After walking under the turquoise awning and past the brick façade of Abby's Grill, diners can dig into grilled seafood and pork marinated in the restaurant's secret sauce. The polished surfaces of wood tables gleam in the light streaming through the eatery's tall windows, which provide opportunities to watch passersby or attempt to intimidate parking meters with icy glares.
Pear Street Bistro enchants diners with a neoteric ambience and an eclectic menu of regional fare fused with international influences. Break the table ice by trading life stories and Antarctic survival tips between bites of applewood bacon and parmesan fritters ($8). The fettuccine with chicken, swathed in a creamy marsala-wine sauce with savory veggies and sun-dried tomatoes, will appease mouths in a Mediterranean mood ($17), while the Bistro burger will delight buds of more traditional tongues with lean Angus beef on a ciabatta roll with bacon, onion, provolone, and mustard aioli ($13). Buttress chow with one of many sapid signature cocktails, including the Van Gogh sour apple, an artful libation concocted with Appel vodka, Apple Pucker, Midori, sweet and sour, and fresh lemon juice ($10).
Featured on OnMilwaukee.com during its early-aughts inception, Sala Da Pranzo's dinner and lunch menus offer both contemporary and traditional Italian fare to fill the boot-shaped hole in Milwaukee's collective heart. Dinner diners get the chance to taste the ricotta-enhanced grandeur of the house specialty appetizer, the eggplant con pane ($11). Pastas like the saporito ($18.50), which tosses shrimp, tomato, basil, and garlic into the capable hands of fettuccini pasta, are available all day, and scene-stealing entrees such as the grilled salmon ($26) with chive cream sauce or the tenderloin porto vino ($34) shine like a strobe light covered in smaller strobe lights. For afternoon eaters, the veggie balsamic sub ($7.25) staves off narcolepsy with the time-tested jolt of mozzarella, tomato, onion, cucumber, lettuce, and balsamic vinaigrette.
Since opening in 2003, Ristorante Due Rose has combined the open, family-style ambiance of an American diner with hearty, pan-regional Italian cuisine. Old World techniques endure in the kitchen, and the chefs lend a homespun charm to their meals by baking their own bread and by making fresh pasta and gnocchi in house. Medallions of filet mignon, seafood stew brimming with prawns and clams, and pizzas topped with prosciutto demonstrate the range of the menu, which overflows with iconic dishes from virtually every corner of Italy.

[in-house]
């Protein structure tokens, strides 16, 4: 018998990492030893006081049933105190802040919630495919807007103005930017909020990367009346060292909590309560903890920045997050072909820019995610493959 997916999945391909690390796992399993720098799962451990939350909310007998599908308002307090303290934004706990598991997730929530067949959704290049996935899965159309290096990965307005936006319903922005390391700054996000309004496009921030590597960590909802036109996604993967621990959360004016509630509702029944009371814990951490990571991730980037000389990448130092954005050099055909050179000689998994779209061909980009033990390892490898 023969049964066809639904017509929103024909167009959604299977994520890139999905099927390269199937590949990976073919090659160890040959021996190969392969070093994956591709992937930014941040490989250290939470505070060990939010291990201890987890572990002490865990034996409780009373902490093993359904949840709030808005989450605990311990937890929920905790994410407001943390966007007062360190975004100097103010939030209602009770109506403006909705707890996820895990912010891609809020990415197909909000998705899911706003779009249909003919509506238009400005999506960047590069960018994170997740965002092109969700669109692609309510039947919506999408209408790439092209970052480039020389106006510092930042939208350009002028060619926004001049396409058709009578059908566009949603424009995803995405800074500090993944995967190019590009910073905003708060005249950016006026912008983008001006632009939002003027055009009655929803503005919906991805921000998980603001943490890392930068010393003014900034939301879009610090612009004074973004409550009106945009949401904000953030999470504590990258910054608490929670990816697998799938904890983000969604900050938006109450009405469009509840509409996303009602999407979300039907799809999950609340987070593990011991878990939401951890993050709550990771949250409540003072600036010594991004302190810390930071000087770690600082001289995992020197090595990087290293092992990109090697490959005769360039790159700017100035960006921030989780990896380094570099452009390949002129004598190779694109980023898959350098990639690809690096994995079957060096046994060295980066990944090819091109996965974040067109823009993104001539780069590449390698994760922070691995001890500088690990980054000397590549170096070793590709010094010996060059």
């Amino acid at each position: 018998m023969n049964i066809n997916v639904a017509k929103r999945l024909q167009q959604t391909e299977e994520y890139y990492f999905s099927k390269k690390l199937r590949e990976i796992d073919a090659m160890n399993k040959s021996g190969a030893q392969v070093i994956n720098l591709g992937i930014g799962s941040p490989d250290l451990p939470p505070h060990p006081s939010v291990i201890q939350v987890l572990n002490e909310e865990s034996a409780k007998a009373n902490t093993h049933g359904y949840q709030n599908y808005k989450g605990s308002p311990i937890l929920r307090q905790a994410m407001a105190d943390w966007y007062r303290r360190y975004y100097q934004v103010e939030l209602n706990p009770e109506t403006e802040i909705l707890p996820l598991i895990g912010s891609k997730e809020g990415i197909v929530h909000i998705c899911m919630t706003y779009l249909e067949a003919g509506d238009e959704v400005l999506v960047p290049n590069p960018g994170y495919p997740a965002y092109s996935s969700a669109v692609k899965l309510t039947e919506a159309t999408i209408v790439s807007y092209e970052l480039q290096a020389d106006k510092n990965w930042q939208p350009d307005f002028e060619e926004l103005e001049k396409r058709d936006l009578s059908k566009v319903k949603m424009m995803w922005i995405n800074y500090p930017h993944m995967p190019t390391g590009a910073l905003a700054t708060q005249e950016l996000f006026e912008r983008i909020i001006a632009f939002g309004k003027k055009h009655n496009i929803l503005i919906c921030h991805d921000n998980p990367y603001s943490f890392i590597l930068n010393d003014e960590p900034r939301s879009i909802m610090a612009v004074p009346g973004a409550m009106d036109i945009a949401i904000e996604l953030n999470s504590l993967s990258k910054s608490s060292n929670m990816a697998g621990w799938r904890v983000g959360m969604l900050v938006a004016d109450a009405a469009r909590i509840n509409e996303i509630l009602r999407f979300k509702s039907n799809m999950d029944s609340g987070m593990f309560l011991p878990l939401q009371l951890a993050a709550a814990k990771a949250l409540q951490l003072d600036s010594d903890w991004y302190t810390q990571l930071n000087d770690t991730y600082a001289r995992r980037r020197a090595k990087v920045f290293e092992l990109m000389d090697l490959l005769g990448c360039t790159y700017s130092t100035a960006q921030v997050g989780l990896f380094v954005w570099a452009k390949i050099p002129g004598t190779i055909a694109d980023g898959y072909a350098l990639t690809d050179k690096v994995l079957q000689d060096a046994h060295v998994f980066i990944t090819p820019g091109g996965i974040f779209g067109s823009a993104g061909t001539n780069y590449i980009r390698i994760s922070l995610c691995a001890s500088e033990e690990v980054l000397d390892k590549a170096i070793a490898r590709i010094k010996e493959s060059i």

Taupe-hued half walls run throughout the generous dining room, dividing the space into small areas that cater to both couples and large families. Amid the white linens and the neutral-toned walls, a handful of décor accents add splashes of color, too. A burgundy awning sits above shelves of wine, evoking old-country trattorias, and verdant potted plants tower above the half walls, evoking the thick jungles of Tuscany.
Inside Tandoor, chefs chop, stuff, and bake 100% Halal Zabihah ingredients, weighing down tables with authentic Northern Indian and Pakistani dishes topped with freshly made curries. This BYOB eatery cooks its breads and tandoori items in clay oven or underneath the flame of a single match.
For more than 30 years, the waitstaff at Sukie's Country Kitchen has been asked one question more than any other: "Can I get your country gravy on that?" The answer, of course, has always been yes. The popular gravy has been a mainstay at diner since it opened, with chefs continuing to make it fresh every day and drizzling it atop their biscuits and gravy, country-fried steak, and any other dish by request.
Even without that signature sauce, Sukie's breakfast and lunch dishes stand out on their own merits. That especially goes for the chicken-topped waffle with maple syrup and the eggs with a side of grits. Perhaps most importantly, the chefs keep breakfast going all day, just like Captain Crunch does even on his days off.